Katy Perry “PRISM” Review

KPPrismCoverHiRes80-600x595There are probably a few things you knew about the unorthodox pop-star that is Katy Perry. She’s been married to Russell Brand, in a relationship with John Mayer, and dresses in a way that keeps you guessing. But you might not know that Katy Perry was once Katy Hudson, a Christian gospel vocalist. In fact, she performed at Cedarville University and Tenth Avenue North opened for her way back when. Well, since then she’s gone off on her own. Her first two albums, One of the Boys and Teenage Dream, Perry displays the typical juvenile, carefree attitude of the pop scene. But her most recent effort, PRISM, steps outside the “prism,” one might say.

PRISM (Deluxe) (2013), 16 tracks, 61 minutes

PRISM shows that Perry is maturing. She’s seen the heartbreak of divorce and broken relationships and we get some of that dispersed throughout the record. However, that’s not to say that she’s back on the right track. There are a lot of songs that show the darker side of Perry’s energetic form as well.

In the music department, PRISM relies heavily on the electronic and percussion side of the spectrum, backed up by Perry’s talented vocals. On some of the songs, such as “Roar,” “Birthday,” and “This is How We Do,” the electronic vibe is quite pleasant. “Legendary Lovers” has more of a Middle Eastern or Asian feel at times, while “Walking on Air” employs some more gospel-like vocals.

Although Perry keeps the optimistic atmosphere throughout the album, the lyrics can be extremely suggestive. On “Birthday,” the sexual influence is blatant, especially in the bridge, as well as in “Dark Horse,” when featured artist Juicy J uses sexually explicit terms. In “Walking on Air,” the influence is similar. In the profanity department, she keeps it fairly clean; a d-word from Juicy J in “Dark Horse,” and an h-word in “This is How We Do” as well as “Spiritual.” In “This is How We Do,” Perry advocates lots of questionable behavior. There’s some other minor stuff in the other songs as well, so just be aware of that.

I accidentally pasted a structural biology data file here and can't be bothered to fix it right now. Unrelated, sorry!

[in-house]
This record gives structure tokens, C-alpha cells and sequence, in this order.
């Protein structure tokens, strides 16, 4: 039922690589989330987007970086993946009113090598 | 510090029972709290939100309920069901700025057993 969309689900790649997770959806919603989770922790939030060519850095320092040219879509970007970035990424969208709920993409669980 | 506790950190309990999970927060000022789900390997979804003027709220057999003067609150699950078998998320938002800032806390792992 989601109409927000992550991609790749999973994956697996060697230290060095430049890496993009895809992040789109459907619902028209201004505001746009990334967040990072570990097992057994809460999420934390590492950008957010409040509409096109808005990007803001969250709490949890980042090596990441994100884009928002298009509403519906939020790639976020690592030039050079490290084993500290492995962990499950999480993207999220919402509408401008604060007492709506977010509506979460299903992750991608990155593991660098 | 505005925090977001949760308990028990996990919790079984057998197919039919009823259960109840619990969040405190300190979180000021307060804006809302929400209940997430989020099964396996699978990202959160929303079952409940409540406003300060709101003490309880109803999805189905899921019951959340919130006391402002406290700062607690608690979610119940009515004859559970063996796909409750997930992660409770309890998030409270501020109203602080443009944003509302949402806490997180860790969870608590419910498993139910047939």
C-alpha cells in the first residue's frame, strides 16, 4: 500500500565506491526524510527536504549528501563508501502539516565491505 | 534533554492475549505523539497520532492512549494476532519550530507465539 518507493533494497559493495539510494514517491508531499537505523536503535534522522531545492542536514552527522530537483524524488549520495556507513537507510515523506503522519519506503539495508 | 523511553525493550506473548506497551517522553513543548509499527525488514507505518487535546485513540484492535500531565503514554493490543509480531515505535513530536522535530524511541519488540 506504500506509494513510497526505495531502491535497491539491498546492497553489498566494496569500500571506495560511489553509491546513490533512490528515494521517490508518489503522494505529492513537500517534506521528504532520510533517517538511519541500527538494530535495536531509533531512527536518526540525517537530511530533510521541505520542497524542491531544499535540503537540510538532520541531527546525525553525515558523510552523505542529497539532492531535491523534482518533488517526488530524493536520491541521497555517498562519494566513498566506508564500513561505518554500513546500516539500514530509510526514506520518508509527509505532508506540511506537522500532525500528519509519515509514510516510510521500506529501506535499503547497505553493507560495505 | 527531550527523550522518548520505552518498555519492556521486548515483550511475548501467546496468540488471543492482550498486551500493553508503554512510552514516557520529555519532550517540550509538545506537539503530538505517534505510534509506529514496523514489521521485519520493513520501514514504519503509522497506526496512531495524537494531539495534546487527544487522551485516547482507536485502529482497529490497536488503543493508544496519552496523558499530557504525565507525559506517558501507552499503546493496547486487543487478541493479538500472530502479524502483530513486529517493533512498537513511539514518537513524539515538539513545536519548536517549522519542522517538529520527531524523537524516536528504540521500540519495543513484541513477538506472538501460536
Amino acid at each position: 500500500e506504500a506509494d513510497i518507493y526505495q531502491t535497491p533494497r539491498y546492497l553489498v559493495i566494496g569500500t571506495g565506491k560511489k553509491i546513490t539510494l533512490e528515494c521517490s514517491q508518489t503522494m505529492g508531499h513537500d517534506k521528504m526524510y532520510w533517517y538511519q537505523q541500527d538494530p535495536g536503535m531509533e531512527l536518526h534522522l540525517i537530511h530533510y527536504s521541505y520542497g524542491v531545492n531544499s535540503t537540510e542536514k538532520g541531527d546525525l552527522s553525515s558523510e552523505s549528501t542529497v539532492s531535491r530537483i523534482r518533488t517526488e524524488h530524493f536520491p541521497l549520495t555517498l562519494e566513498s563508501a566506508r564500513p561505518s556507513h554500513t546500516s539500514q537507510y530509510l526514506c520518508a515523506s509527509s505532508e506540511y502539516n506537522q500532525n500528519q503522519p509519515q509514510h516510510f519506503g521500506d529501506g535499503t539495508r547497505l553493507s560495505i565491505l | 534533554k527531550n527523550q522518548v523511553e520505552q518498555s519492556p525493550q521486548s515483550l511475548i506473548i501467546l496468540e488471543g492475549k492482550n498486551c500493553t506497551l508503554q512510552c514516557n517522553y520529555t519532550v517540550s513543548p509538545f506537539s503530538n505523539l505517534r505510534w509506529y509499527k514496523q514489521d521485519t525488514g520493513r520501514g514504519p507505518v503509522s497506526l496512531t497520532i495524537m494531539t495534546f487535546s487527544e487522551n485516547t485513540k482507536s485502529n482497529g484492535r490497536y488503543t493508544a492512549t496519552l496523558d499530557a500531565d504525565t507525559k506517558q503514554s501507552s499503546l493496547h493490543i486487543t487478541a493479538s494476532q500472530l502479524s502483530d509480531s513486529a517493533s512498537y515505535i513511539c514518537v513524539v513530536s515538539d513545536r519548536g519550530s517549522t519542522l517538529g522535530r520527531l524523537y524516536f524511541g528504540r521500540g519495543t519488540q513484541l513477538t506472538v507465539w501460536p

But don’t throw it in the trash just yet. In fact, we can see a glimpse into Katy’s deepest desires. From her broken relationships, she longs for a committed relationship. Perry says “I will love you unconditionally” and “‘Cause every gift, every letter / Every promise of forever / Now it’s out of sight.” The latter mourns her recent divorce with Russell Brand in “Ghost”, as does “By the Grace of God.” “Double Rainbow” sees Perry loving her guy for who he is, even though other people don’t see his worth and “This Moment” encourages us to live for today and not wait for tomorrow. In “Love Me” Perry says “I’m gonna love myself the way I want you to love me.”

While Katy Perry might not have everything figured out, PRISM is an honest representation of where she is in life. She longs for something deeper in “Unconditionally” and “Ghost” than what she does in “Birthday” and “Dark Horse.” The uppity, positive feel to the whole album works to its advantage, but the suggestive lyrics don’t do it any favors. Nonetheless, the songs with positive ideologies are solid and worth listening to.[1] 5.5/10

[1] http://www.amazon.com/PRISM-Deluxe-Katy-Perry/dp/B00ERIUO02


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